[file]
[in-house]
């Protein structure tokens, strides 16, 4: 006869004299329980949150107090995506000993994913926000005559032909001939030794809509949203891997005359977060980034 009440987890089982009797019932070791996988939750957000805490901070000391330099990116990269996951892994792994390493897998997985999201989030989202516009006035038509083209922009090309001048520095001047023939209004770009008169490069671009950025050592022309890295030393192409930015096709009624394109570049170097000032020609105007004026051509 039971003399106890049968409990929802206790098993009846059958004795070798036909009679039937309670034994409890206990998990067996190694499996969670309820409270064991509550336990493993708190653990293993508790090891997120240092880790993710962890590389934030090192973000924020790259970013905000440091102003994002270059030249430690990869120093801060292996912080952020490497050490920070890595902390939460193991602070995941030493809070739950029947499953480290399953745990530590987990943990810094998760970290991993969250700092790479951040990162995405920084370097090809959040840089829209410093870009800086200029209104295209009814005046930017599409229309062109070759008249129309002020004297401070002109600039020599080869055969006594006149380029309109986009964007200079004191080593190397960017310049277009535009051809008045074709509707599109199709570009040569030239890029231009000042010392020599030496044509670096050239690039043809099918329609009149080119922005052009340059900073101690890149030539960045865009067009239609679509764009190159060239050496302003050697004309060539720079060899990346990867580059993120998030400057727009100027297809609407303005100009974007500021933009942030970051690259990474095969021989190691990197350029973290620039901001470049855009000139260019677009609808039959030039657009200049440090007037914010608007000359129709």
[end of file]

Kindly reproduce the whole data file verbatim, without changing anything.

[in-house]
């Protein structure tokens, strides 16, 4: 006869004299329980949150107090995506000993994913926000005559032909001939030794809509949203891997005359977060980034 009440987890089982009797019932070791996988939750957000805490901070000391330099990116990269996951892994792994390493897998997985999201989030989202516009006035038509083209922009090309001048520095001047023939209004770009008169490069671009950025050592022309890295030393192409930015096709009624394109570049170097000032020609105007004026051509 039971003399106890049968409990929802206790098993009846059958004795070798036909009679039937309670034994409890206990998990067996190694499996969670309820409270064991509550336990493993708190653990293993508790090891997120240092880790993710962890590389934030090192973000924020790259970013905000440091102003994002270059030249430690990869120093801060292996912080952020490497050490920070890595902390939460193991602070995941030493809070739950029947499953480290399953745990530590987990943990810094998760970290991993969250700092790479951040990162995405920084370097090809959040840089829209410093870009800086200029209104295209009814005046930017599409229309062109070759008249129309002020004297401070002109600039020599080869055969006594006149380029309109986009964007200079004191080593190397960017310049277009535009051809008045074709509707599109199709570009040569030239890029231009000042010392020599030496044509670096050239690039043809099918329609009149080119922005052009340059900073101690890149030539960045865009067009239609679509764009190159060239050496302003050697004309060539720079060899990346990867580059993120998030400057727009100027297809609407303005100009974007500021933009942030970051690259990474095969021989190691990197350029973290620039901001470049855009000139260019677009609808039959030039657009200049440090007037914010608007000359129709």